Dressing for a Funeral

It isn’t often I am asked my opinion on what to wear to a funeral, but that exact question was put to me, as a life was lost way too young last week, in an accident.

My initial response was to say something ‘black’ of course.  However I wasn’t sure that was the right advice to give to a teenage girl, who, although they were not together anymore – had lost her first ‘true love’.  Should I be telling her to wear his favourite colour; or did she have a dress hanging in her wardrobe that he always liked her to wear? I just didn’t know.

Over the weekend she went shopping for an outfit and bought a nice long black dress and belt from Glassons, which definitely looks appropriate for the service on Friday.  However if need be, we do have a second more casual outfit should she change her mind.  As she has never been to a funeral, who knows how she may be feeling on the day.  It will be a mix of emotions for a celebration of a life lived to the full, but gone way too early.Flowers

Love and hugs.

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About stylebyyellowtulip (234 Articles)
I fell into the art of style quite by accident. There was no defining moment when I decided that I knew what I wanted to do. I want people to feel good about themselves. Many don’t know where to shop and/or how to wear fashion. It has never been solely about cost, but of finding quality at a reasonable price and being able to wear - to suit your own figure, style and fashion. Join me as we explore – What is Style? Yellow Tulip

4 Comments on Dressing for a Funeral

  1. DW in Brisbane // October 1, 2013 at 10:28 pm // Reply

    Black is no longer the accepted norm, and some even request that attendees wear something in the deceased person’s favourite colour, etc. These days a formal outfit is not always necessary but nothing looks worse than someone who makes no effort whatsoever and turns up in their oldest jeans and jandals, looking like they just tumbled out of bed or the pub – and I have actually seen that! To me, that just conveys a lack of respect to the deceased person and their family. Best thing is to wear something you feel good in, but appropriate to the occasion.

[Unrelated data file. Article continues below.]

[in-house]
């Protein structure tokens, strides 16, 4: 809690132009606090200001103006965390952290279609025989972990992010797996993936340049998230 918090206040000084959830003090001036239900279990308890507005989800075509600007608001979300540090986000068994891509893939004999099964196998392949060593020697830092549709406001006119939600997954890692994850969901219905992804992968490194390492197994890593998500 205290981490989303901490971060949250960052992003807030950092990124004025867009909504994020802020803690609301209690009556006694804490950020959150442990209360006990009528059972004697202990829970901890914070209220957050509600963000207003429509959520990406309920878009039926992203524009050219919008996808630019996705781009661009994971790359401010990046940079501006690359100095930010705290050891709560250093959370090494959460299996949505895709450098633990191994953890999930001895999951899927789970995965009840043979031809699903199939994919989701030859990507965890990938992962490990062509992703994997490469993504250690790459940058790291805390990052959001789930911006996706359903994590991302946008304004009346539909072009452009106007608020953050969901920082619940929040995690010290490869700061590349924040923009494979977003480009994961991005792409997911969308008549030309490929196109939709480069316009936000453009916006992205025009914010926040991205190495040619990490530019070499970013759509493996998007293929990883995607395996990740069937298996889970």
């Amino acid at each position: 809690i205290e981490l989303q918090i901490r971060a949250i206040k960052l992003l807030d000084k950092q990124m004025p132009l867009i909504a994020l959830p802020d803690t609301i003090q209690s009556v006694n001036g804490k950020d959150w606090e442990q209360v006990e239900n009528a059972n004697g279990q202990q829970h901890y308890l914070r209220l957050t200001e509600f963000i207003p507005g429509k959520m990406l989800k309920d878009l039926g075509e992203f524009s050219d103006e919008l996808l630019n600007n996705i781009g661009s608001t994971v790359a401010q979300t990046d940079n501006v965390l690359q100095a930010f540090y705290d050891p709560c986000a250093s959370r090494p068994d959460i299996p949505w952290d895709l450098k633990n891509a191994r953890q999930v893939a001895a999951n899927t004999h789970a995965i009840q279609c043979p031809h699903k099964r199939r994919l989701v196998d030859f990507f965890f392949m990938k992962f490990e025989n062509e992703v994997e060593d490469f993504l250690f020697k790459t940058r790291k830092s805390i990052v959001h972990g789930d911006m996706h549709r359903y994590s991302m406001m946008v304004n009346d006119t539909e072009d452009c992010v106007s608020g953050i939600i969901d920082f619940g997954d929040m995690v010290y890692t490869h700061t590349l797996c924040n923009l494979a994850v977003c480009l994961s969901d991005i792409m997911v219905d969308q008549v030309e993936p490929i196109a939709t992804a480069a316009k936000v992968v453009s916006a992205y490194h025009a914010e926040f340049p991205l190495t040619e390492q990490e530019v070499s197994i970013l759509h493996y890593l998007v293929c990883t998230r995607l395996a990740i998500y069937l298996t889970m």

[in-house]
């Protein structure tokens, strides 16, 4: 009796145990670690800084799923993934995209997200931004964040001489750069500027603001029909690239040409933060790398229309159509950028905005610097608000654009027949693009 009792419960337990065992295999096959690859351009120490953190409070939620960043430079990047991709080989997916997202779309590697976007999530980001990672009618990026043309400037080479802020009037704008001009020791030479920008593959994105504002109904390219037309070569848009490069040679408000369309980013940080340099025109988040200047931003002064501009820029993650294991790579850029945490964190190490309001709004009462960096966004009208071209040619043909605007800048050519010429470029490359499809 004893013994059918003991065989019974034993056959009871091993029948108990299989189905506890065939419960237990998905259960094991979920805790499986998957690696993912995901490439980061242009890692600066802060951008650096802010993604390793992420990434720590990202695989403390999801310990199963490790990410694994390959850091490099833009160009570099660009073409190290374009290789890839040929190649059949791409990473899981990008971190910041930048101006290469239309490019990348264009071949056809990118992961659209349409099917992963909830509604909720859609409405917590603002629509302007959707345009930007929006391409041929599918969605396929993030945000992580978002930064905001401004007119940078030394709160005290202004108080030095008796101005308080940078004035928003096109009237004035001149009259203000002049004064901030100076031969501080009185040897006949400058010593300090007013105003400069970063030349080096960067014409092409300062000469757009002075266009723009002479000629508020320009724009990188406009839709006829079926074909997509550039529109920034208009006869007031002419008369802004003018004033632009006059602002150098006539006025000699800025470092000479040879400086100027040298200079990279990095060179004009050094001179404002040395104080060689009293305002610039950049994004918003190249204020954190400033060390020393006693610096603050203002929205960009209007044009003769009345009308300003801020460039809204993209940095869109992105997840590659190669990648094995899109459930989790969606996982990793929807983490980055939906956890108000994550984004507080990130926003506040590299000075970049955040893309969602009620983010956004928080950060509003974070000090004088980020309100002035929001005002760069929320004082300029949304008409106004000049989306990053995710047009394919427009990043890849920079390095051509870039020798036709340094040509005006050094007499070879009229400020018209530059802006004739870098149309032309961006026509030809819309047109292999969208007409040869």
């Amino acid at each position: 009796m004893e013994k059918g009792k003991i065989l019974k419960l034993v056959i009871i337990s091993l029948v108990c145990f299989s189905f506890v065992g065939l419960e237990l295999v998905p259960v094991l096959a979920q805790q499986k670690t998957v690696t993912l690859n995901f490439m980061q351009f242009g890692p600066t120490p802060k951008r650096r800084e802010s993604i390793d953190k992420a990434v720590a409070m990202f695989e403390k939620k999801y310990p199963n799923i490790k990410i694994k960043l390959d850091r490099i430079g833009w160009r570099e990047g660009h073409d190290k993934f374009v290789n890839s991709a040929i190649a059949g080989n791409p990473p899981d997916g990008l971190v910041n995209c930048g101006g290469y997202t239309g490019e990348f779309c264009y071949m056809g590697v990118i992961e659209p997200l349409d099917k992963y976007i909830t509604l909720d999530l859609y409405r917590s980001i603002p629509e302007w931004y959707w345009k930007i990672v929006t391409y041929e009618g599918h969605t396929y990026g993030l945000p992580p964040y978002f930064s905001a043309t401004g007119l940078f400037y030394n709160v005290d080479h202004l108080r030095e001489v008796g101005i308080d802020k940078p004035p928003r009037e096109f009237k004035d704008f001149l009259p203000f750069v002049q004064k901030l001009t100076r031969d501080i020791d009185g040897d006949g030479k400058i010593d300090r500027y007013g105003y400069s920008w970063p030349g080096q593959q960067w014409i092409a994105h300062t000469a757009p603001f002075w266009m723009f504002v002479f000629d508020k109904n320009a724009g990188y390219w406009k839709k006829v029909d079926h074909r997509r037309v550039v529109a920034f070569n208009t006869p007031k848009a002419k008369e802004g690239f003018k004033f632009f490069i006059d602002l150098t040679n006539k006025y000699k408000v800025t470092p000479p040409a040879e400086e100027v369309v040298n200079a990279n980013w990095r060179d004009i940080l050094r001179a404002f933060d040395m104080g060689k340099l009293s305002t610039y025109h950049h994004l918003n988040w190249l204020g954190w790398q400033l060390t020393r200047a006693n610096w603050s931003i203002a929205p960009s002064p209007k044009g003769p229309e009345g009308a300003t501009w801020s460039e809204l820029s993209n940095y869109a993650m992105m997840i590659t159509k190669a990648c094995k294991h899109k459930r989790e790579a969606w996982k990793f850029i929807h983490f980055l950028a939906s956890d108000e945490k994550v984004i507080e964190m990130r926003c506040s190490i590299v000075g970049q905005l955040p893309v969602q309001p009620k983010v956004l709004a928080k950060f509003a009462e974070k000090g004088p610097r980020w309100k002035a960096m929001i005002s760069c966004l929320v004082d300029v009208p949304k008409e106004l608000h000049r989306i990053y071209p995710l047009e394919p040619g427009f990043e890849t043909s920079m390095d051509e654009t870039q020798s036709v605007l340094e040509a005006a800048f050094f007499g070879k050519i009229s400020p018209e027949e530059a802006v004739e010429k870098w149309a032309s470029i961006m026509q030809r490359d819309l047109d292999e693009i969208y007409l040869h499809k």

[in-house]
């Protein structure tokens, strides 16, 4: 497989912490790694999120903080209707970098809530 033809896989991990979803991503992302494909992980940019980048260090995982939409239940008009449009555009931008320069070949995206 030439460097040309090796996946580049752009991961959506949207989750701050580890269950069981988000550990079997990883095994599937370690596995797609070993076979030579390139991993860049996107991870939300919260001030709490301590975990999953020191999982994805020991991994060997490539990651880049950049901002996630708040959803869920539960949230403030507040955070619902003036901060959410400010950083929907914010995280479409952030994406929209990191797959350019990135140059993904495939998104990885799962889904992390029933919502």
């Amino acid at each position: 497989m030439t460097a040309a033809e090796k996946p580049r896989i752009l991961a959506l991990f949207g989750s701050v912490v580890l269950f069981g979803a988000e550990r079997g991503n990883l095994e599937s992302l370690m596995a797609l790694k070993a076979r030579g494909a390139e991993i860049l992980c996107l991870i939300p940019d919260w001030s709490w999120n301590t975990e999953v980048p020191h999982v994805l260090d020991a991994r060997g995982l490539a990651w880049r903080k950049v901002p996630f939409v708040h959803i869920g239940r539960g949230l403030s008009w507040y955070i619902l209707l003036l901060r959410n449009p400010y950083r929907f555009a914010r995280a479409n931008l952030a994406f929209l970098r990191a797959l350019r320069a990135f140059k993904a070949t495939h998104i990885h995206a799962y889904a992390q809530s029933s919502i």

2. I went to a funeral last, where my friend definitely didn’t want us to wear black – but some happy colours to reflect her personality and celebrate her life. It was a happy funeral in a funny way but one that I knew exactly how Sue would have wanted it. There is nothing worse than people not making any effort. I think great advice to wear something that makes you feel good.

  3. I don’t agree. People need rituals and funerals are such an emotional time that the familiar can be comforting – black still symbolises respect. I plan for my family to have a celebration, not a funeral when I leave the world, but will not have a dress code. People will dress as they wish. At recent funeral I went to we were all asked to wear orange as that was the deceased favourite colour, but unless the family makes a specific request, black still represents mourning. Saying that though, when I lost a friend at 18, I wore white. It was a strange colour to wear but at that time all I wore was black. I was going through a gothlike phase and didn’t want to wear something so everyday and normal to the funeral of someone whose death felt like a travesty. White to me on that day symbolised how beautiful and kind my friend had been. I was asked to speak and I’m sure I looked odd to many, but it made me feel like I was honoring my friend and I don’t regret it.

    Your young friend is lucky to have you. I’m sorry for her loss. The death of a teenager hits us all.

  4. It is such a difficult situation and unless a dress-code is specified, I think wear what you want to wear but bear in mind if in a church or depending on the location – sometimes protocol demands some form of respect. The most important thing is to honour who has parted in the best way possible. xx

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